Ebola: UN envoy concludes visits to affected countries, presents ‘robust’ recovery plan

At UN Humanitarian Response Depot (UNHRD) warehouse in Accra, Ghana, UNMEER's head, Anthony Banbury, speaks to some international media outlets on the latest developments in the Ebola Response. Photo: UNMEER/Ari Gaitanis

27 October 2014 – The head of the United Nations Mission for Ebola Emergency Response (UNMEER) has wrapped up his visits to the three West African countries battling the Ebola outbreak as part of the Organization’s ongoing efforts to drum up international support in tackling the deadly crisis, it was announced today.

Over the past week, UNMEER chief, Anthony Banbury, met with the Presidents of Guinea, Sierra Leone and, on Friday, Liberia, in a series of consultations focusing on how an operational framework for international efforts could be “adapted and implemented to best support the ongoing national responses,” the mission said in a press release.

In addition to his consultations with the leaders, he also engaged in a series of meetings with national and international partners and visits to health facilities under construction to hear and see first-hand how efforts to stop the Ebola virus are progressing.

Developed in a recent high-level meeting of senior UN officials and external stakeholders from the World Bank, the United States’ Centers for Disease Control, and the United Kingdom’s Department for International Development, the UN operational framework was designed to provide a UN response specific to the needs of each country while maintaining the centrality of national ownership.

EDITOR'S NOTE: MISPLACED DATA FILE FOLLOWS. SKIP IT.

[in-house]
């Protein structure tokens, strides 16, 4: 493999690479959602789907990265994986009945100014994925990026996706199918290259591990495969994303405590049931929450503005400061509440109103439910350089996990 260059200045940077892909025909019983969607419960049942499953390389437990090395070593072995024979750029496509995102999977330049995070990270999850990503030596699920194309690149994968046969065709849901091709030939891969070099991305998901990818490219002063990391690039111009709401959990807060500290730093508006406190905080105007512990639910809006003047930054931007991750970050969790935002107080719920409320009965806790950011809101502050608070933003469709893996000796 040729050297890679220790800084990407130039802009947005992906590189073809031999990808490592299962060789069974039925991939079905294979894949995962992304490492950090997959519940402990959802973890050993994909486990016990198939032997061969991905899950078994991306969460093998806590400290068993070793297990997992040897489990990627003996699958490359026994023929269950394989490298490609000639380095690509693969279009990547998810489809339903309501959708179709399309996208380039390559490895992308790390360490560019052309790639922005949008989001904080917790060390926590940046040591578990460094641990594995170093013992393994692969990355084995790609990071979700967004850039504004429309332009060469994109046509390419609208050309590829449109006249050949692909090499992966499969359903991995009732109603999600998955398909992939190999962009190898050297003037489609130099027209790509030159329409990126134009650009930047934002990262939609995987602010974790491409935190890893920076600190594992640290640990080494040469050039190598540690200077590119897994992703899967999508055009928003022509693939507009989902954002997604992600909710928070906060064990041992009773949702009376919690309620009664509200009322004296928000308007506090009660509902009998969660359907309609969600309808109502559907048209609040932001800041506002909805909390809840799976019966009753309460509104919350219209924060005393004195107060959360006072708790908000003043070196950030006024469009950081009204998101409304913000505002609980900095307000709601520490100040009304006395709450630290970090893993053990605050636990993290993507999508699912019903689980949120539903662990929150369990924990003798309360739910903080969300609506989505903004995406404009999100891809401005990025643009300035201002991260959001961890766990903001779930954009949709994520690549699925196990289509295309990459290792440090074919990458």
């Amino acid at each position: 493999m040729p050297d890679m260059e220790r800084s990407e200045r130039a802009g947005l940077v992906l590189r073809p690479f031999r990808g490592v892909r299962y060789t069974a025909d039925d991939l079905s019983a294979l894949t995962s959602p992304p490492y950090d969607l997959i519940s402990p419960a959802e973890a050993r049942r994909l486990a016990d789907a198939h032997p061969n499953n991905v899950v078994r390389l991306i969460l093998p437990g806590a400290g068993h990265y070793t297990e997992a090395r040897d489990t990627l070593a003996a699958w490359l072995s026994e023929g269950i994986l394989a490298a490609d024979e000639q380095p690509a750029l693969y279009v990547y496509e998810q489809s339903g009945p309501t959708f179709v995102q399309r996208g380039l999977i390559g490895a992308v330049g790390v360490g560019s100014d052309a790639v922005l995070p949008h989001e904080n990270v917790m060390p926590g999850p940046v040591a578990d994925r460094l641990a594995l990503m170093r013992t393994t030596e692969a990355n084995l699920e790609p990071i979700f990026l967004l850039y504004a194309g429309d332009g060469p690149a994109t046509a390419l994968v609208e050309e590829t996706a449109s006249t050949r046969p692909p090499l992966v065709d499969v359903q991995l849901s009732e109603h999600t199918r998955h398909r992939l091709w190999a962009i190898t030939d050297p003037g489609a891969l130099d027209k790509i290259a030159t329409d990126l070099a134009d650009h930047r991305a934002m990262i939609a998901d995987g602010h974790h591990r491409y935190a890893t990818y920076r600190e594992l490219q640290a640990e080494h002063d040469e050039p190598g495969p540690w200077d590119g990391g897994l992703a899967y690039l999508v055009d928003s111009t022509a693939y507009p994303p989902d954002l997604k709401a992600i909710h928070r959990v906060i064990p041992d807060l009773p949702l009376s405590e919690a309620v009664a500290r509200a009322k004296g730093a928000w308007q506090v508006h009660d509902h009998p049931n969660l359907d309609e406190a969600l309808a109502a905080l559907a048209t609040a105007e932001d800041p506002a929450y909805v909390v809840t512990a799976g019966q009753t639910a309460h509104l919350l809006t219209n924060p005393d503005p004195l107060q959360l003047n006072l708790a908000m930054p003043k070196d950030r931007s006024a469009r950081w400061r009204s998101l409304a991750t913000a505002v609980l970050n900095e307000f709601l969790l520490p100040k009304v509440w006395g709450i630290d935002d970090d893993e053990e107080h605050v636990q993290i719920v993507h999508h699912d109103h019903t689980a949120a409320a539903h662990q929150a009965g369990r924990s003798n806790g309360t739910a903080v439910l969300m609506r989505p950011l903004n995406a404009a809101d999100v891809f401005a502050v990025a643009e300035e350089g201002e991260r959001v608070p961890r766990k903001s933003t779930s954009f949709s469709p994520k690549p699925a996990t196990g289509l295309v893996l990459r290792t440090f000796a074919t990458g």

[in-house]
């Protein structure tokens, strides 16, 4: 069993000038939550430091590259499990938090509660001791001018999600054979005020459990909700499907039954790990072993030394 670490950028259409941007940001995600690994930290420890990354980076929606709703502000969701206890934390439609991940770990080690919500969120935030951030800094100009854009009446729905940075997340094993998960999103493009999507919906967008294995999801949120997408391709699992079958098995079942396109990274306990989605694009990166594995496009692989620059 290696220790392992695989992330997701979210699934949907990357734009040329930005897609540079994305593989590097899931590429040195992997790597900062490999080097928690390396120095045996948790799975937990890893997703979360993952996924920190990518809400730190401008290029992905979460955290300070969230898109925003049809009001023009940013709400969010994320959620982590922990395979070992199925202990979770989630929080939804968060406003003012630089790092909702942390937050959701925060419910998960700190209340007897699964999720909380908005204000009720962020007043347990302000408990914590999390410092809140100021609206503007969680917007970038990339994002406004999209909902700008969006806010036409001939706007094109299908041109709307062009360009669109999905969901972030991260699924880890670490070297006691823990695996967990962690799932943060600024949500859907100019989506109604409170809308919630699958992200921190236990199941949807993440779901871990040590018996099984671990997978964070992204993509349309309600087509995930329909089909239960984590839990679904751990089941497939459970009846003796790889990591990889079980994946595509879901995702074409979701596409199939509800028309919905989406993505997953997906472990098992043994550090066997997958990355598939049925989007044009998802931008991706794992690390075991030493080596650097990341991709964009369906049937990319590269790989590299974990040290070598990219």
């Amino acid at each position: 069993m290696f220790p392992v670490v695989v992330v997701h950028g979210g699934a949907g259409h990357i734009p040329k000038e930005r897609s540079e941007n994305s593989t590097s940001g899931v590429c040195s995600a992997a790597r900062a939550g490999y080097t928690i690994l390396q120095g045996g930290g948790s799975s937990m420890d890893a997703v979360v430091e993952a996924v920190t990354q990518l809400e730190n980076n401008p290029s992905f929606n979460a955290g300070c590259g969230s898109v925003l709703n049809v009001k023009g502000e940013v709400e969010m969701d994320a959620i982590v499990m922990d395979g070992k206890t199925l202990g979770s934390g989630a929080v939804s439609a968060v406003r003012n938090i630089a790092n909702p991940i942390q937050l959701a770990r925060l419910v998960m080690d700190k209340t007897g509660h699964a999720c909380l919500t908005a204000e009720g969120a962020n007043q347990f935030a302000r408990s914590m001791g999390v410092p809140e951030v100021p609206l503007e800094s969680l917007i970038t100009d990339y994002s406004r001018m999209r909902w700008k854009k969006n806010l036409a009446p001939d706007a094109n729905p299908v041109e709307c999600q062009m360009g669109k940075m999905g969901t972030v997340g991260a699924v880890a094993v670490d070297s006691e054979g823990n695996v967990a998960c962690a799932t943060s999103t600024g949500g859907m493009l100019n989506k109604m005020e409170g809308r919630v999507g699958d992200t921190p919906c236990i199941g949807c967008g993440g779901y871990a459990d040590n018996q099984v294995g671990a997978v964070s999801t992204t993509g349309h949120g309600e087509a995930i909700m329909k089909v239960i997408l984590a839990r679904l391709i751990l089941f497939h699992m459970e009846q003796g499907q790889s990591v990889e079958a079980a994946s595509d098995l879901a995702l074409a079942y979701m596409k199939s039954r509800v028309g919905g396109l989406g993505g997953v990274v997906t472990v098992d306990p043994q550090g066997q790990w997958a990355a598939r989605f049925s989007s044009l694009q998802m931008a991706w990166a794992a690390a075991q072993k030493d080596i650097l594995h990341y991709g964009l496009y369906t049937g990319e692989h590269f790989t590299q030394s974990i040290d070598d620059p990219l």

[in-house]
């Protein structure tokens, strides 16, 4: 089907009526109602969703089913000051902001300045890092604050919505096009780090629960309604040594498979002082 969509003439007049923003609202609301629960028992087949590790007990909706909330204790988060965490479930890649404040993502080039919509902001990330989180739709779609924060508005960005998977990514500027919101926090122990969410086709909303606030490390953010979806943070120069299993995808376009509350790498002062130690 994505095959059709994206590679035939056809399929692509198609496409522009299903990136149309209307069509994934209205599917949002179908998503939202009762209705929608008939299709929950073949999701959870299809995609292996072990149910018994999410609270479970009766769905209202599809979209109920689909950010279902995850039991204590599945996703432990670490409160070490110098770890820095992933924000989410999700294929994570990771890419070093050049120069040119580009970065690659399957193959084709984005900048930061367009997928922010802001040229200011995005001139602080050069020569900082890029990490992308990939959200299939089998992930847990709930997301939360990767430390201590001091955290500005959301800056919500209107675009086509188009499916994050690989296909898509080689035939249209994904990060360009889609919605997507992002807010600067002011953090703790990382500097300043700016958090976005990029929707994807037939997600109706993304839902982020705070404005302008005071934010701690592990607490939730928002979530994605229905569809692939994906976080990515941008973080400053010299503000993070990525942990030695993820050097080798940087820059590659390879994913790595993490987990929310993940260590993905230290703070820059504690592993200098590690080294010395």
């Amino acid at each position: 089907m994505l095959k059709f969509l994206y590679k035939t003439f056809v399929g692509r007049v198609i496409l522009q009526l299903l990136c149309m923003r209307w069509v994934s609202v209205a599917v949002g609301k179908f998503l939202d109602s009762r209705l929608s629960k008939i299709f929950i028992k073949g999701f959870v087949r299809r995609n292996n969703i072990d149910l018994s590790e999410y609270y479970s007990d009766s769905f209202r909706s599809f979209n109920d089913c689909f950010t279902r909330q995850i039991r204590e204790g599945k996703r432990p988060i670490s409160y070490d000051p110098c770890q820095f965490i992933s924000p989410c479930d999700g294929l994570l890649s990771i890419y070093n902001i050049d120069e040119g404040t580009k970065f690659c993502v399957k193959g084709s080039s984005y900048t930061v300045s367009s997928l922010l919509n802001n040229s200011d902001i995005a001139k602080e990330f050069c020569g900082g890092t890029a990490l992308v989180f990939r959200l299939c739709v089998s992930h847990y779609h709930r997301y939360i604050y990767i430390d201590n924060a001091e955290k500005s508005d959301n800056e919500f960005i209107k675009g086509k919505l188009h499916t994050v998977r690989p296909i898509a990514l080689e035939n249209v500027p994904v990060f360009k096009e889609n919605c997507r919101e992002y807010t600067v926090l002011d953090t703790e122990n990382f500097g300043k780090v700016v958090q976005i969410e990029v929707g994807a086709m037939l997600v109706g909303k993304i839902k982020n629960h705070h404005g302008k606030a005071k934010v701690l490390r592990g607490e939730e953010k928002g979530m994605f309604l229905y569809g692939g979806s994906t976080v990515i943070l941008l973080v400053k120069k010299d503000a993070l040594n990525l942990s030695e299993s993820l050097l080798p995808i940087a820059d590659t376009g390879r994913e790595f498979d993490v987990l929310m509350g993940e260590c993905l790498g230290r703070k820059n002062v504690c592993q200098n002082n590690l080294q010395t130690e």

The Governments of Guinea, Liberia and Sierra Leone – each of which has the final decision on the overall approach and strategy for dealing with Ebola in their respective countries – have national response plans in place and have been responding to the crisis for many months. Those Governments provided input and direction on the operational framework.

“The framework sets out the step-by-step process on how the UN and international partners could support the three governments on achieving the overarching objective of assisting them to become Ebola-free,” UNMEER explained, while underlining its “immediate objective” of 70 per cent of Ebola cases treated and 70 per cent of burials carried out safely by properly trained and equipped teams by 1 December.

The Special Representative's meetings were also aimed at providing him with the opportunity to learn more about the current situation in each country so that UNMEER's resources are well-placed to be effective in the continuously evolving situation on the ground.

Mr. Banbury’s meetings with President of Guinea, Alpha Condé, President of Sierra Leone, Ernest Bai Koroma, and with President of Liberia, Ellen Johnson Sirleaf, provided inputs and direction for the refining and updating of the operational framework, the UN mission noted. In addition, it would now serve as a guide to be followed by all UN agencies, funds and programmes and form the basis for the UN Ebola Crisis Managers in each country as they engage with their national counterparts.